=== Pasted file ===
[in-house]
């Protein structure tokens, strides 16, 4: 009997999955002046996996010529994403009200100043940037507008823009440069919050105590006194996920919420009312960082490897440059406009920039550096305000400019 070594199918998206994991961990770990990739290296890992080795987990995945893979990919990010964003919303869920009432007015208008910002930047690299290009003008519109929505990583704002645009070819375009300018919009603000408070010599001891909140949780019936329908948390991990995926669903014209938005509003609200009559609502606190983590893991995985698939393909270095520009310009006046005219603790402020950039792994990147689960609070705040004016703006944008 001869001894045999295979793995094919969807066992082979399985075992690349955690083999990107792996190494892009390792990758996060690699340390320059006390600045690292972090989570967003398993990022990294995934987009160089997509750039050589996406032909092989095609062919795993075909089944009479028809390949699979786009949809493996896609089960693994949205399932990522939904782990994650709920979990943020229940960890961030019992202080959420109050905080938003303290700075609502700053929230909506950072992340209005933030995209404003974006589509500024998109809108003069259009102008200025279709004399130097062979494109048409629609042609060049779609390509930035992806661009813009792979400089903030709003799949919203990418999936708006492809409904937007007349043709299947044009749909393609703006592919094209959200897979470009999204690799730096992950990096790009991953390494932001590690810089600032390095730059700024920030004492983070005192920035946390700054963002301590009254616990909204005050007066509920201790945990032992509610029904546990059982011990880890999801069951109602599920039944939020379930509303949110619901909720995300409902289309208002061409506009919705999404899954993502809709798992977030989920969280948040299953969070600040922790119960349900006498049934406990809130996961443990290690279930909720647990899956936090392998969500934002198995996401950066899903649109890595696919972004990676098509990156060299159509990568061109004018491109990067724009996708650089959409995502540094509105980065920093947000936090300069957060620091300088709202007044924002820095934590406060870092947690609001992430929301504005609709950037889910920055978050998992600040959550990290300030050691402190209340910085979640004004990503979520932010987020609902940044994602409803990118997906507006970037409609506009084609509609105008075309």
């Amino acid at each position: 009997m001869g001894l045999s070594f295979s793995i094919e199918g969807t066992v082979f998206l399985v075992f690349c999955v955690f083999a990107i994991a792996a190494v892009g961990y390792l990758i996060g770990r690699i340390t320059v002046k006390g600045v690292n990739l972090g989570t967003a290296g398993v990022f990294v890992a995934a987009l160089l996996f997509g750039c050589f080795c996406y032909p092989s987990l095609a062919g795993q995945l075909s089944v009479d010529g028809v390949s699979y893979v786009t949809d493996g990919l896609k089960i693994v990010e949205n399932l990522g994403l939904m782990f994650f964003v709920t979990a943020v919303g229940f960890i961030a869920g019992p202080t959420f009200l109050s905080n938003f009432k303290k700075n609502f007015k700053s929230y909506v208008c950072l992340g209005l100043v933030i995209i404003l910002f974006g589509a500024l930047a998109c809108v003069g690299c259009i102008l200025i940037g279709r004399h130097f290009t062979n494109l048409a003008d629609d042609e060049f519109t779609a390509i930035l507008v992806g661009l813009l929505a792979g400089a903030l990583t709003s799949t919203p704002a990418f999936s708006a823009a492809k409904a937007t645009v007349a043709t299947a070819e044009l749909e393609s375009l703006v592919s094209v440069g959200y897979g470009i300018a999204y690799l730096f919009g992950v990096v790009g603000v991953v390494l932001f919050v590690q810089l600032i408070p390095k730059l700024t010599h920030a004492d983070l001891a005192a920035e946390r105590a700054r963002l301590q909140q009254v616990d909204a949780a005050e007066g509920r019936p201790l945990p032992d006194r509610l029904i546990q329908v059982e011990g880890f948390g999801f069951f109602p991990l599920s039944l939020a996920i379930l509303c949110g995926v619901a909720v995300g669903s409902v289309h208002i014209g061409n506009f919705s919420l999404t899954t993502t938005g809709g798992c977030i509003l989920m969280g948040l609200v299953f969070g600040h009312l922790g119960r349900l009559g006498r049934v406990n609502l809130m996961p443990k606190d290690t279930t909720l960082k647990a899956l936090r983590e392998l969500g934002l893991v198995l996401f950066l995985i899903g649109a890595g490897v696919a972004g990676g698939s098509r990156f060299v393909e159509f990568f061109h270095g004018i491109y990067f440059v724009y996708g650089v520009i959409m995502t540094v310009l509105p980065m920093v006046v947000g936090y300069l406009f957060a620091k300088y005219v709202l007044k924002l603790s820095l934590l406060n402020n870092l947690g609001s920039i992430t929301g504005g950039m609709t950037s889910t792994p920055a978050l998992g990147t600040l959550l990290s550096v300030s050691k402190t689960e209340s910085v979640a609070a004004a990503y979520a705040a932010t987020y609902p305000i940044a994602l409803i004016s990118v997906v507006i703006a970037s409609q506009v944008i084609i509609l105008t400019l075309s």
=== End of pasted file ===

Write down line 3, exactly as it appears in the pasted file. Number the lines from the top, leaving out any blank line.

């Amino acid at each position: 009997m001869g001894l045999s070594f295979s793995i094919e199918g969807t066992v082979f998206l399985v075992f690349c999955v955690f083999a990107i994991a792996a190494v892009g961990y390792l990758i996060g770990r690699i340390t320059v002046k006390g600045v690292n990739l972090g989570t967003a290296g398993v990022f990294v890992a995934a987009l160089l996996f997509g750039c050589f080795c996406y032909p092989s987990l095609a062919g795993q995945l075909s089944v009479d010529g028809v390949s699979y893979v786009t949809d493996g990919l896609k089960i693994v990010e949205n399932l990522g994403l939904m782990f994650f964003v709920t979990a943020v919303g229940f960890i961030a869920g019992p202080t959420f009200l109050s905080n938003f009432k303290k700075n609502f007015k700053s929230y909506v208008c950072l992340g209005l100043v933030i995209i404003l910002f974006g589509a500024l930047a998109c809108v003069g690299c259009i102008l200025i940037g279709r004399h130097f290009t062979n494109l048409a003008d629609d042609e060049f519109t779609a390509i930035l507008v992806g661009l813009l929505a792979g400089a903030l990583t709003s799949t919203p704002a990418f999936s708006a823009a492809k409904a937007t645009v007349a043709t299947a070819e044009l749909e393609s375009l703006v592919s094209v440069g959200y897979g470009i300018a999204y690799l730096f919009g992950v990096v790009g603000v991953v390494l932001f919050v590690q810089l600032i408070p390095k730059l700024t010599h920030a004492d983070l001891a005192a920035e946390r105590a700054r963002l301590q909140q009254v616990d909204a949780a005050e007066g509920r019936p201790l945990p032992d006194r509610l029904i546990q329908v059982e011990g880890f948390g999801f069951f109602p991990l599920s039944l939020a996920i379930l509303c949110g995926v619901a909720v995300g669903s409902v289309h208002i014209g061409n506009f919705s919420l999404t899954t993502t938005g809709g798992c977030i509003l989920m969280g948040l609200v299953f969070g600040h009312l922790g119960r349900l009559g006498r049934v406990n609502l809130m996961p443990k606190d290690t279930t909720l960082k647990a899956l936090r983590e392998l969500g934002l893991v198995l996401f950066l995985i899903g649109a890595g490897v696919a972004g990676g698939s098509r990156f060299v393909e159509f990568f061109h270095g004018i491109y990067f440059v724009y996708g650089v520009i959409m995502t540094v310009l509105p980065m920093v006046v947000g936090y300069l406009f957060a620091k300088y005219v709202l007044k924002l603790s820095l934590l406060n402020n870092l947690g609001s920039i992430t929301g504005g950039m609709t950037s889910t792994p920055a978050l998992g990147t600040l959550l990290s550096v300030s050691k402190t689960e209340s910085v979640a609070a004004a990503y979520a705040a932010t987020y609902p305000i940044a994602l409803i004016s990118v997906v507006i703006a970037s409609q506009v944008i084609i509609l105008t400019l075309s």